Tom Hodgson explains the sheer engineering skills of wagon building employed by wagon builders in the early days. Exact replicas of ox wagons (on display) were built to scale by Tom and are no longer for sale as only 50 units were built and all have been sold, the strongest demand being the overseas market, as collector's pieces.
Retired insolvency practitioner, Tom Hodgson, who resides in Hoekwil, had an audience spellbound by anecdotes of the early pioneering days when ox wagons had to cross our treacherous Outeniqua mountains on wagons especially built to withstand the broad perspective of harsh conditions. The old toll house is an ideal venue as traces of the infamous Cradock Pass (completed in 1815)) can still be seen through a window of the old toll house and the toll house itself nestled on the Montagu Pass (completed in 1848) added to the authenticity of the occasion. It took three days to cross the Cradock Pass while many ox wagons had tumbled down the mountain slope as there were "steps" of 1,2m over which the wagons had to be pulled by no less than 18 oxen. Much later the Montagu Pass took 3 hours to cross but tested the wagon driver's skills to the limit having to negotiate all the sharp bends and "noutes" (narrow parts).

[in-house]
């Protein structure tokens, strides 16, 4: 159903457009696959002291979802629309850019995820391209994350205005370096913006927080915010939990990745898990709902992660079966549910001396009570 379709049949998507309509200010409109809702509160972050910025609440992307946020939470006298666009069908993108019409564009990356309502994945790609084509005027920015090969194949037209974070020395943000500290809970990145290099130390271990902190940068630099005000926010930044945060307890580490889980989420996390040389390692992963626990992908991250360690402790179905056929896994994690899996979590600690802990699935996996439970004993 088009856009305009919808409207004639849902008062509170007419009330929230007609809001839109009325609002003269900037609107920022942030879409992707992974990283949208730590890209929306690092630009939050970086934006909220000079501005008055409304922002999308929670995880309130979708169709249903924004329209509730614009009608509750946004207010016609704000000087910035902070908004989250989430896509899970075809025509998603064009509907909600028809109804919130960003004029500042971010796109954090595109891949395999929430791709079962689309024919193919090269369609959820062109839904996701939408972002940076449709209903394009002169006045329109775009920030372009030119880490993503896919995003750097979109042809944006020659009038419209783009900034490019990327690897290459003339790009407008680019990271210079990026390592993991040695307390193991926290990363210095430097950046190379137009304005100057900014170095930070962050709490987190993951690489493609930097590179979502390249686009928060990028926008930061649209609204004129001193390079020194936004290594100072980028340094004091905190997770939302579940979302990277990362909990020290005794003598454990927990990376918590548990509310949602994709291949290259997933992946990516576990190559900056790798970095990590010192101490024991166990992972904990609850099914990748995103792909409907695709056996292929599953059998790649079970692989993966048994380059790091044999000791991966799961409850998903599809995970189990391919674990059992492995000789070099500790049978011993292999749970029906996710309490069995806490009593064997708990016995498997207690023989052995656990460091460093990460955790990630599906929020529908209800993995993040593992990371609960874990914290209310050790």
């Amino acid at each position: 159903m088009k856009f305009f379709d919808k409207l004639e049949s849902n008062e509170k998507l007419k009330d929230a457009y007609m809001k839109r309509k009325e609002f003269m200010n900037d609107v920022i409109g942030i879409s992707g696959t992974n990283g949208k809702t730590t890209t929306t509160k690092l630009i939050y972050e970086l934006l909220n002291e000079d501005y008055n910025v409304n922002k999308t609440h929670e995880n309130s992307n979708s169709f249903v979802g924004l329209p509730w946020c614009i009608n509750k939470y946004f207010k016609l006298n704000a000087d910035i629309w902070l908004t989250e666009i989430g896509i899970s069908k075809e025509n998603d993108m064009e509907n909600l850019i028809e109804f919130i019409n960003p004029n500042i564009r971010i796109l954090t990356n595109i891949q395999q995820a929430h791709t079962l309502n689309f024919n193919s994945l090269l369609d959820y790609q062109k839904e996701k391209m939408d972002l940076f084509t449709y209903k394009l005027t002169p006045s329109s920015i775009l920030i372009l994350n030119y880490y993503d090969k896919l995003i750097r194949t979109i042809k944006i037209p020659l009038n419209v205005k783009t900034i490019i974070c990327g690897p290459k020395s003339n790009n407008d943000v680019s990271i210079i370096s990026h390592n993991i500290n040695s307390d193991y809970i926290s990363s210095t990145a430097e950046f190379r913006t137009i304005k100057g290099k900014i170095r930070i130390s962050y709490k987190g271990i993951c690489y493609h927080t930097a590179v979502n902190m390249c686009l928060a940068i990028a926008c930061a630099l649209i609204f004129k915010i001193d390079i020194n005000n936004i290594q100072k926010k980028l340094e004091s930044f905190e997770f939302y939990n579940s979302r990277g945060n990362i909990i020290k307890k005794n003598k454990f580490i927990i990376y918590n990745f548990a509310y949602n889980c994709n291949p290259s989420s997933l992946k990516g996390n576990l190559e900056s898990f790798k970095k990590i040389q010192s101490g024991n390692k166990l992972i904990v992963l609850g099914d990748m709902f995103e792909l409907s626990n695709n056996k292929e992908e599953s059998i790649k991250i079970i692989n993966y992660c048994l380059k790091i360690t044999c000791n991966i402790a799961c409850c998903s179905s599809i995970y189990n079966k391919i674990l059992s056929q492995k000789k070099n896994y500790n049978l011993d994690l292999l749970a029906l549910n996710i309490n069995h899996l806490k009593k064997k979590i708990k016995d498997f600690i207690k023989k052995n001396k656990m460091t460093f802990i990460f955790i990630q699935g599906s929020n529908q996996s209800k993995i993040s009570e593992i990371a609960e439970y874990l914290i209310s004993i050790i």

The engineering skills of early wagon builders are legendary in the Southern Cape area with the bonus of having various indigenous wood types available. Specific wood types were selected for different parts of the wagons as strength, flexibility, density and wood grain were factored into making the wagon withstand the harsh jarring and twisting while crawling over rocks and through deep crevices where no roads existed. The articulated suspension and ability to dismantle the "Kakebeenwa", then to be carried over unsurpassable sections were unique to the South African wagons. Running historically parallel to our trek into the hinterland were the pioneers of America who also trekked over the vast flat plains of the Wild West, but their wagons were not as versatile and of a more simple construction not having to face the initial rugged conditions we had to endure.
Fascinating too was the special bond developed between the oxen and the wagon drivers as the oxen would be called by their names, they would step forward and be harnessed into their usual order. More talks about this fascinating subject will be held in future.